selves orthodox believers, are block to their pride; and accustomed fond of quoting the Fathers, whenever as they and their forefathers had been, they can find a passage in their wri- to “ Gods many and Lords many," tings which affords support to the it is not surprising that they should mysterious doctrines which they so fall into errors of this kind ; but from zealously espouse: but Justin Martyr, the evidence just produced, it is plain one of the earliest of these, would, if that Justin was so far from believing he had lived in our times, have been him to be God equal to, and in the found far indeed below the standard same sense with the Father, (an idea usually required ; and not rising with which at that time had probably never much apparent firmness, above the entered into the mind of man,) that he scantiest creed of the Unitarians. We was very doubtful whether he could are told by Thomas Emlyn, that this bring sufficient proof merely of his preFather“ disputing with a Jew, and existence and miraculous conception; pleading for the honour of Jesus and was anxious to persuade the Jew Christ, whom he calls a God by the whom he sought to convert, that these will of the Father, and one who mi- points had nothing to do with the main nistered to his will before his incar. question, whether Jesus was the Christ. nation : This person attempts to shew Happy would it be, if at least the that Jesus Christ did pre-exist of old, Protestants of the present day, would as a God (in his sense,) and was born lay aside the notion of the infallibility afterwards of the Virgin; but be. of their own creeds, and with the can. cause, as he says, there were some dour and meekness which characterwho confessed him to be Christ, and ize true Christianity, join with those yet denied those points of his pre-exis- who differ from them, in calmly intence and his miraculous birth of a vestigating the questions at issue bevirgin, that Father calmly says to his tween them ; owning that all are to adversary, •If I shall not demonstrate be commended, and not anathemathese things, that he did pre-exist, tized, for obeying the command of &c. and was born of a virgin; yet their Master, to “ search the scripstill the cause is not lost, as to his tures ;" and not take upon trust the being the Christ of God; if I do not dark, mysterious and contradictory prove that he did pre-exist, &c. it is doctrines, which cannot be laid before just to say that I am mistaken in this them in scripture language, and were thing only, and not to deny that he therefore only collected from thence is the Christ; for whosoever he be, by inference. I remain, Sir, it is every way demonstrated that he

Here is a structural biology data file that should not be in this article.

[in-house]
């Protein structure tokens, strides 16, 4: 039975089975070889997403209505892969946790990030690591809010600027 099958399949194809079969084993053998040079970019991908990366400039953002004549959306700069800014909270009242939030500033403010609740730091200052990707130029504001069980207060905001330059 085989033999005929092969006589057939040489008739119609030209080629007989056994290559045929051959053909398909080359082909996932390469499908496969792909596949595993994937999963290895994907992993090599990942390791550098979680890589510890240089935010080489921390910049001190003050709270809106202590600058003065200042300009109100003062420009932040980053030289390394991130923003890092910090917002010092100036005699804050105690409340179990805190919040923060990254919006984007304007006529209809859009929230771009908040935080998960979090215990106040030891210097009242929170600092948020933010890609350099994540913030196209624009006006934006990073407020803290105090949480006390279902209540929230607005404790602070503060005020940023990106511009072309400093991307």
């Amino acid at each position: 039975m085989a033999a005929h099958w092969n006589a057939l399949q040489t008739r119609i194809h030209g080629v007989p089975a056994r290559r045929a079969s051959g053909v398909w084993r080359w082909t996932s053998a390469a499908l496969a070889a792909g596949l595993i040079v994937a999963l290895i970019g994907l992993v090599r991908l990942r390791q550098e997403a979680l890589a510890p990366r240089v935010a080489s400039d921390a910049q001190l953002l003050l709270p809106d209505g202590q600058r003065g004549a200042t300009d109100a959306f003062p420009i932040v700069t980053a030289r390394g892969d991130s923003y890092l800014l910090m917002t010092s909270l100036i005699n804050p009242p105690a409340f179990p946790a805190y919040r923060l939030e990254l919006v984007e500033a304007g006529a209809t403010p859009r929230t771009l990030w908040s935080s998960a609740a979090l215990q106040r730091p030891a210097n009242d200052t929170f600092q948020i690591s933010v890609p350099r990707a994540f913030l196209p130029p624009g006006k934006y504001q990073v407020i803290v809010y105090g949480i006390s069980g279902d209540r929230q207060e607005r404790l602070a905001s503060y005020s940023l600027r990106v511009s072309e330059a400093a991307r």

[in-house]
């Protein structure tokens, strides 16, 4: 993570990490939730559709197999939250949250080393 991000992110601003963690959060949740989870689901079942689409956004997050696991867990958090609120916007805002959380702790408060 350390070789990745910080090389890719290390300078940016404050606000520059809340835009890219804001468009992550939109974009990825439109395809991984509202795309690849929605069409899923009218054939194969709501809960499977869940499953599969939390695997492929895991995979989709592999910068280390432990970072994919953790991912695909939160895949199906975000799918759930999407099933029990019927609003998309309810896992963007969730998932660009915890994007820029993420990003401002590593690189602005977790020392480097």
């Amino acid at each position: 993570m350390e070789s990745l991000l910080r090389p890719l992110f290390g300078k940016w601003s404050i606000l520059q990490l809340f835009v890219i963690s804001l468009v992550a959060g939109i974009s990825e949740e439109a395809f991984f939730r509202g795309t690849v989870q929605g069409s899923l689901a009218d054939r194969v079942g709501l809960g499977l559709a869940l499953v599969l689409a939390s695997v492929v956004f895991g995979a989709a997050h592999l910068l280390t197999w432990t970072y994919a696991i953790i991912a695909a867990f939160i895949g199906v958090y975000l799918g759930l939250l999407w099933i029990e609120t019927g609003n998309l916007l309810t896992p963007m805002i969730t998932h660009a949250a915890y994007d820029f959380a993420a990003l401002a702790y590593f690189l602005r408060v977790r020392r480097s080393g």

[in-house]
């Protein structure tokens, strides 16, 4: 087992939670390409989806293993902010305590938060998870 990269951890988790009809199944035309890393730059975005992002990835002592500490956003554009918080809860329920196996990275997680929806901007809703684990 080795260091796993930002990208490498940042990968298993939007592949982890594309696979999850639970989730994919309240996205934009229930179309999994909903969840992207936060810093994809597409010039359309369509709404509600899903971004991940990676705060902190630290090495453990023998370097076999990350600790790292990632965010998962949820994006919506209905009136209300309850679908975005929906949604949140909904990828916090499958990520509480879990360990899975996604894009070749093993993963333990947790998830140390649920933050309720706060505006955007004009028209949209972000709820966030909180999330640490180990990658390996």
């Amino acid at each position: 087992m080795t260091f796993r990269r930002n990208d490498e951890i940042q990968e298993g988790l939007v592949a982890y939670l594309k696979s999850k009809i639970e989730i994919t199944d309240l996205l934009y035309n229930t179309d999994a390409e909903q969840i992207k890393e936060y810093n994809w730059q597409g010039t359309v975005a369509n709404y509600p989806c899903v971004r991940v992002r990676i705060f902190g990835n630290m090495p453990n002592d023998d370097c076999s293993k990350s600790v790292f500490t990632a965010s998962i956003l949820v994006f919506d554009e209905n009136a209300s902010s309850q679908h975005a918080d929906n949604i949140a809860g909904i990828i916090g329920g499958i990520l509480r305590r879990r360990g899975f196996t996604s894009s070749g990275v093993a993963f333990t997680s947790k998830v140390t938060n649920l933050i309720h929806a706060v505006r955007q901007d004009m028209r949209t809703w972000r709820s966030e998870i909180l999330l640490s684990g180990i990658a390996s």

Respectfully your's, is the Christ.' And as for those